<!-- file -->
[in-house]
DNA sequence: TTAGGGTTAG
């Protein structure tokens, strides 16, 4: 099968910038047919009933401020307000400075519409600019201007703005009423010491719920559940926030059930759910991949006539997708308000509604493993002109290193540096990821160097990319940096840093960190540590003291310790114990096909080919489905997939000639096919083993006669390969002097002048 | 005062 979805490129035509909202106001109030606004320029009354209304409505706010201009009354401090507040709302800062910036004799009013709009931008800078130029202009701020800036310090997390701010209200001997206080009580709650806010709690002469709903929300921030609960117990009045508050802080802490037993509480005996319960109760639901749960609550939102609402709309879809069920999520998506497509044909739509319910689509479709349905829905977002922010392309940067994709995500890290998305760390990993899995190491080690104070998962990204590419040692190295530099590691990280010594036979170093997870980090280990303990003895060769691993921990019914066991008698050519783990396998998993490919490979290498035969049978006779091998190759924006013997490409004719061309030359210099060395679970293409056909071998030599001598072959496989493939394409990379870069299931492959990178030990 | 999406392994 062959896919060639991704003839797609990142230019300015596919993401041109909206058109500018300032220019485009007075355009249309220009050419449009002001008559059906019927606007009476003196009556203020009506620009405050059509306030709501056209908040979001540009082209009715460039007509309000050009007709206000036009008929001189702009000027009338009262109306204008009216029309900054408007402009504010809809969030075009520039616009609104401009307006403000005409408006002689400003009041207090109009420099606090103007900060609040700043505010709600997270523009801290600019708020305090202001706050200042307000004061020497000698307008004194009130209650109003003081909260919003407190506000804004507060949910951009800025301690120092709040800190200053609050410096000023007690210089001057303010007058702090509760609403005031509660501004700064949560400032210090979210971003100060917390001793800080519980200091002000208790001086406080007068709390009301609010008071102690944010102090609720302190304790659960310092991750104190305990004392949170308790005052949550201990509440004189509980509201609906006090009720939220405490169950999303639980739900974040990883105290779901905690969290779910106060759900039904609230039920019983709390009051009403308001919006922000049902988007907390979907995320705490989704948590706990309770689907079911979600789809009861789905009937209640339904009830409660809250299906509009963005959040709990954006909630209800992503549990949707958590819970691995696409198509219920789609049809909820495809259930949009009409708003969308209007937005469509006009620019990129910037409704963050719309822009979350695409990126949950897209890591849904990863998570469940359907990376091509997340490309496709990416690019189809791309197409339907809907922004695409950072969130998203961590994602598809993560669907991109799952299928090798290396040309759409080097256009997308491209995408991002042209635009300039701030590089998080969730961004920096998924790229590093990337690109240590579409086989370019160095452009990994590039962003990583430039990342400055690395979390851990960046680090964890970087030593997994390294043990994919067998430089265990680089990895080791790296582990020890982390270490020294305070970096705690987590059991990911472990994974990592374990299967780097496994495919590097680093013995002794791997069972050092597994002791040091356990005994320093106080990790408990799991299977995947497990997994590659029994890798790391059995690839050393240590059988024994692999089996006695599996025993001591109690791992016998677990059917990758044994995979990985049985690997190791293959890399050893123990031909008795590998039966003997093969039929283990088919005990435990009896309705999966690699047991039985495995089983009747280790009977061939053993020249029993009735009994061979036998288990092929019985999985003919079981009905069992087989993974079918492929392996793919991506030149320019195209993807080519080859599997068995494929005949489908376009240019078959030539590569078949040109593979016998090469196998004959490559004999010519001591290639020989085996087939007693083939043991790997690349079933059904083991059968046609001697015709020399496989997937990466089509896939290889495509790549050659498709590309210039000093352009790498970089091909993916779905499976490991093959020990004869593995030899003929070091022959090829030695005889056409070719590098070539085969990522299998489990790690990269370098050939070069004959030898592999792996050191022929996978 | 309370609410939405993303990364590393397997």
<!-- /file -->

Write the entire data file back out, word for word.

[in-house]
DNA sequence: TTAGGGTTAG
């Protein structure tokens, strides 16, 4: 099968910038047919009933401020307000400075519409600019201007703005009423010491719920559940926030059930759910991949006539997708308000509604493993002109290193540096990821160097990319940096840093960190540590003291310790114990096909080919489905997939000639096919083993006669390969002097002048 | 005062 979805490129035509909202106001109030606004320029009354209304409505706010201009009354401090507040709302800062910036004799009013709009931008800078130029202009701020800036310090997390701010209200001997206080009580709650806010709690002469709903929300921030609960117990009045508050802080802490037993509480005996319960109760639901749960609550939102609402709309879809069920999520998506497509044909739509319910689509479709349905829905977002922010392309940067994709995500890290998305760390990993899995190491080690104070998962990204590419040692190295530099590691990280010594036979170093997870980090280990303990003895060769691993921990019914066991008698050519783990396998998993490919490979290498035969049978006779091998190759924006013997490409004719061309030359210099060395679970293409056909071998030599001598072959496989493939394409990379870069299931492959990178030990 | 999406392994 062959896919060639991704003839797609990142230019300015596919993401041109909206058109500018300032220019485009007075355009249309220009050419449009002001008559059906019927606007009476003196009556203020009506620009405050059509306030709501056209908040979001540009082209009715460039007509309000050009007709206000036009008929001189702009000027009338009262109306204008009216029309900054408007402009504010809809969030075009520039616009609104401009307006403000005409408006002689400003009041207090109009420099606090103007900060609040700043505010709600997270523009801290600019708020305090202001706050200042307000004061020497000698307008004194009130209650109003003081909260919003407190506000804004507060949910951009800025301690120092709040800190200053609050410096000023007690210089001057303010007058702090509760609403005031509660501004700064949560400032210090979210971003100060917390001793800080519980200091002000208790001086406080007068709390009301609010008071102690944010102090609720302190304790659960310092991750104190305990004392949170308790005052949550201990509440004189509980509201609906006090009720939220405490169950999303639980739900974040990883105290779901905690969290779910106060759900039904609230039920019983709390009051009403308001919006922000049902988007907390979907995320705490989704948590706990309770689907079911979600789809009861789905009937209640339904009830409660809250299906509009963005959040709990954006909630209800992503549990949707958590819970691995696409198509219920789609049809909820495809259930949009009409708003969308209007937005469509006009620019990129910037409704963050719309822009979350695409990126949950897209890591849904990863998570469940359907990376091509997340490309496709990416690019189809791309197409339907809907922004695409950072969130998203961590994602598809993560669907991109799952299928090798290396040309759409080097256009997308491209995408991002042209635009300039701030590089998080969730961004920096998924790229590093990337690109240590579409086989370019160095452009990994590039962003990583430039990342400055690395979390851990960046680090964890970087030593997994390294043990994919067998430089265990680089990895080791790296582990020890982390270490020294305070970096705690987590059991990911472990994974990592374990299967780097496994495919590097680093013995002794791997069972050092597994002791040091356990005994320093106080990790408990799991299977995947497990997994590659029994890798790391059995690839050393240590059988024994692999089996006695599996025993001591109690791992016998677990059917990758044994995979990985049985690997190791293959890399050893123990031909008795590998039966003997093969039929283990088919005990435990009896309705999966690699047991039985495995089983009747280790009977061939053993020249029993009735009994061979036998288990092929019985999985003919079981009905069992087989993974079918492929392996793919991506030149320019195209993807080519080859599997068995494929005949489908376009240019078959030539590569078949040109593979016998090469196998004959490559004999010519001591290639020989085996087939007693083939043991790997690349079933059904083991059968046609001697015709020399496989997937990466089509896939290889495509790549050659498709590309210039000093352009790498970089091909993916779905499976490991093959020990004869593995030899003929070091022959090829030695005889056409070719590098070539085969990522299998489990790690990269370098050939070069004959030898592999792996050191022929996978 | 309370609410939405993303990364590393397997």